3D Moon!

Today's featured image is a 3D anaglyph of the low-Sun LROC WAC 643 nm mosaic of the lunar nearside [NASA/GSFC/Arizona State University].

Today’s Featured Image is an anaglyph of an LROC Wide Angle Camera (WAC) mosaic of the lunar nearside taken at low-Sun conditions. You will need 3D stereo glasses to see it pop off your screen! Don't have your own red/blue 3D glasses? You can find instructions on how to make your own here. The two perspectives that make up this anaglyph were generated by draping the same low-Sun WAC mosaic (below) of the lunar nearside over the Global Lunar DTM (Digital Terrain Model) 100 m topographic model (GLD100) with two different sub-Earth points.

We can generate different anaglyphs utilizing other LROC WAC mosaics, such as the WAC Global mosaic or the WAC normalized reflectance map (below).

3D anaglyph of LROC WAC 643 nm Global Morphologic Mosaic of the lunar nearside [NASA/GSFC/Arizona State University].

Images taken at different lighting conditions reveal different surface properties. For example, low-Sun images are great at accentuating small topographical differences due to shading and shadows created by the Sun being close to the horizon, while high-Sun images reveal color or albedo differences of the surface. A strength of the growing WAC dataset is that each month the Sun is at a different angle, allowing analysis of the surface over the full range of Sun angles.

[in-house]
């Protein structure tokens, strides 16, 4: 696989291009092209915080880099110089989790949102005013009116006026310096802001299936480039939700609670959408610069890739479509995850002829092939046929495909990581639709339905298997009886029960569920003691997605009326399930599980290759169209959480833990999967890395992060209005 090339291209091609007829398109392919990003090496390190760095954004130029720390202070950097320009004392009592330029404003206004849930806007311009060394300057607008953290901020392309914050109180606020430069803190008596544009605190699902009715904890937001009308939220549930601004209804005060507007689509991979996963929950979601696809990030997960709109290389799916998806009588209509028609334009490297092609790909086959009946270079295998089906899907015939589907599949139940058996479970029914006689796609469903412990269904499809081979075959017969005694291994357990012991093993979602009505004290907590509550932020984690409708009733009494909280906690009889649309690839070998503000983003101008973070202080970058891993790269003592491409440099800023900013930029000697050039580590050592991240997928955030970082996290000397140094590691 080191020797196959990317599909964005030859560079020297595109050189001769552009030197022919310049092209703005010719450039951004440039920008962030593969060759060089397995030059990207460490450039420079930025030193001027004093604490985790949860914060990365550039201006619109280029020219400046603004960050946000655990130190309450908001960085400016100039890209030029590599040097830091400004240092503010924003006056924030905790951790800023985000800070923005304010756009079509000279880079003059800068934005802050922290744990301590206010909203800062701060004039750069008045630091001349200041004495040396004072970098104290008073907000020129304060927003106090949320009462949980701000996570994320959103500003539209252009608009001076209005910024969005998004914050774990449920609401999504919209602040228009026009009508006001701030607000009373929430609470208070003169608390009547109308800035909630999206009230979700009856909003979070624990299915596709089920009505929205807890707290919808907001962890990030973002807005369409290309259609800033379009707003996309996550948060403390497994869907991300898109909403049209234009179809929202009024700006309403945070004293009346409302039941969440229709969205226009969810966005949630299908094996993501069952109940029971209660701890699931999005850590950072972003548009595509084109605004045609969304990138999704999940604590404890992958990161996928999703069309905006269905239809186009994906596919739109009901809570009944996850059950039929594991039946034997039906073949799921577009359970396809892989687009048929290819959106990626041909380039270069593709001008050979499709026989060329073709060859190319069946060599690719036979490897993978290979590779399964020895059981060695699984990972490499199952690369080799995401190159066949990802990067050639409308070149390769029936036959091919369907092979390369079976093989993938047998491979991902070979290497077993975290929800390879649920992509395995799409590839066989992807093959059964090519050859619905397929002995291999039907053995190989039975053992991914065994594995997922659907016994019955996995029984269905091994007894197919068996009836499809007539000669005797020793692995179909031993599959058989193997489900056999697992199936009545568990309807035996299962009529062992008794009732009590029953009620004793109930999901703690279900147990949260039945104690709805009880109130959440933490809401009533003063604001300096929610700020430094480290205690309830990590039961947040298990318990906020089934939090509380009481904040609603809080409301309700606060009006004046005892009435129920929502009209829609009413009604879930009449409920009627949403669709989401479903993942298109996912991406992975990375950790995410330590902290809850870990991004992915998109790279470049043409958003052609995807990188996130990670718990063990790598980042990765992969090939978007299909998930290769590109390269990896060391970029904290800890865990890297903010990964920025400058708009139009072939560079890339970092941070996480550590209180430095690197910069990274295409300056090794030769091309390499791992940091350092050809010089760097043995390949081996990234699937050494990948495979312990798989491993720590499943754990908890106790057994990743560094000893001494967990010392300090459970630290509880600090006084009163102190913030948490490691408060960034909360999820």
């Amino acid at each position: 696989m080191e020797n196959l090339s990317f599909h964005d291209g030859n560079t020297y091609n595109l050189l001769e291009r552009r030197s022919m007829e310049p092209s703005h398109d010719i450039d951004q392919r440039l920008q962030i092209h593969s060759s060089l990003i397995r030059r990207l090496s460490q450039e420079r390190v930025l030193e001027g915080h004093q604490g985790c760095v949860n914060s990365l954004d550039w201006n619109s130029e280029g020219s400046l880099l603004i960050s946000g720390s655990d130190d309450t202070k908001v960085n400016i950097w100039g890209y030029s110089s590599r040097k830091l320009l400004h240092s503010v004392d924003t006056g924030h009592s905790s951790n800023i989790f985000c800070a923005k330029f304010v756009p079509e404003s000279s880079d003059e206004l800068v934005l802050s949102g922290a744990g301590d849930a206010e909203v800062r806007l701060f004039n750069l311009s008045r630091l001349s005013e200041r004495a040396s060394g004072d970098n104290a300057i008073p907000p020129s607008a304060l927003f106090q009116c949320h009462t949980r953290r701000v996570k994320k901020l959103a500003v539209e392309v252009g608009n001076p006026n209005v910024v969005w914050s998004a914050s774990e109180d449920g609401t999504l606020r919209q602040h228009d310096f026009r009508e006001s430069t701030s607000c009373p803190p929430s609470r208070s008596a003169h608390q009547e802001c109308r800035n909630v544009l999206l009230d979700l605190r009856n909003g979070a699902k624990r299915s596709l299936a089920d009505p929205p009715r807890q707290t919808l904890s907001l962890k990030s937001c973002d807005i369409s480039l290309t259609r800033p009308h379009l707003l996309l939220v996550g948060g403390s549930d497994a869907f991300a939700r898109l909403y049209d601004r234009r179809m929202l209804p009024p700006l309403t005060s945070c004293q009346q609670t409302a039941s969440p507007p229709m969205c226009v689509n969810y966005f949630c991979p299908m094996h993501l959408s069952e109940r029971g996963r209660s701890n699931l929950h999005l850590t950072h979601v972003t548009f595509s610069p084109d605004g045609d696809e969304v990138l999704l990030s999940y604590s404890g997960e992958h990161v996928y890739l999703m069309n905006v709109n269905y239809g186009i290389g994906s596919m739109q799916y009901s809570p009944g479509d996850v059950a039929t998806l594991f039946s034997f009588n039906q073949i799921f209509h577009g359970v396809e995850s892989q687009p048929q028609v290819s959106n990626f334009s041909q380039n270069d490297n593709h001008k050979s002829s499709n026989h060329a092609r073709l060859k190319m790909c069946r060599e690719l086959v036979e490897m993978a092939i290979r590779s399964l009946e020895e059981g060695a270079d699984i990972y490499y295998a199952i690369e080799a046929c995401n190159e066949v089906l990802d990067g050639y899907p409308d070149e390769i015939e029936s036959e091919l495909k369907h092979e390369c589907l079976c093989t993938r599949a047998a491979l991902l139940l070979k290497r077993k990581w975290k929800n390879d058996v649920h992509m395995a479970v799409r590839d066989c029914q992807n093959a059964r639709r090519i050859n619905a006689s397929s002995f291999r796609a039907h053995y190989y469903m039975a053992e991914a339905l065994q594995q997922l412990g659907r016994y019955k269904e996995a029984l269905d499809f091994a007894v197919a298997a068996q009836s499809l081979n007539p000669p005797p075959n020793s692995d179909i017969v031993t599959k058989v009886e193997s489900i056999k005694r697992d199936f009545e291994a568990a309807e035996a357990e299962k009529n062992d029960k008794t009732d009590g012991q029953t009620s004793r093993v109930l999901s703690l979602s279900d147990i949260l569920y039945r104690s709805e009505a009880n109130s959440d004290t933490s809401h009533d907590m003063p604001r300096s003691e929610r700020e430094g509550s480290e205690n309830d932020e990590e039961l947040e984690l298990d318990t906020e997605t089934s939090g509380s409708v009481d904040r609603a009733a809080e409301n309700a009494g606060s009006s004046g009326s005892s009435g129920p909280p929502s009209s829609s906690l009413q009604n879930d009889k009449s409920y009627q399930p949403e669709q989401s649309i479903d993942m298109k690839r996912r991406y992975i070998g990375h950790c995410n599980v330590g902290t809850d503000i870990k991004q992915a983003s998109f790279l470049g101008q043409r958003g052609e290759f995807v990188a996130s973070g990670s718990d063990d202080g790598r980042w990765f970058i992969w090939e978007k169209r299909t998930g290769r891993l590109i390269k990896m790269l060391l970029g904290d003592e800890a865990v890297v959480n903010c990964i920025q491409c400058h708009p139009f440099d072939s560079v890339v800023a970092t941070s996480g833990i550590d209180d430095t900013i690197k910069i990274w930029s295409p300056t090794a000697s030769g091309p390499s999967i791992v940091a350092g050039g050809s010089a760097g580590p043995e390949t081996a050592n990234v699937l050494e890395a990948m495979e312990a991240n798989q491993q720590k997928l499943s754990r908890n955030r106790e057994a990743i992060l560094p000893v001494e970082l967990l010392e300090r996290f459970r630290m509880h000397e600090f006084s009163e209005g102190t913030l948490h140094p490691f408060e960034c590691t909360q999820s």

3D anaglyph of the LROC WAC 643 nm normalized reflectance map of the lunar nearside [NASA/GSFC/Arizona State University].

Planetary scientists use anaglyphs to visualize the 3D structure of planetary surfaces. For example, the HiRISE team has over three thousand anaglyphs of the Martian terrain available for scientific study and public use. This type of visualization is helpful with the intuitive and qualitative interpretation of a scene by revealing geologic relationships that are not obvious from a single 2D image.

Use your 3D glasses to view the full resolution low-Sun WAC mosaic anaglyph below!

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Published by Raquel Nuno on 18 October 2013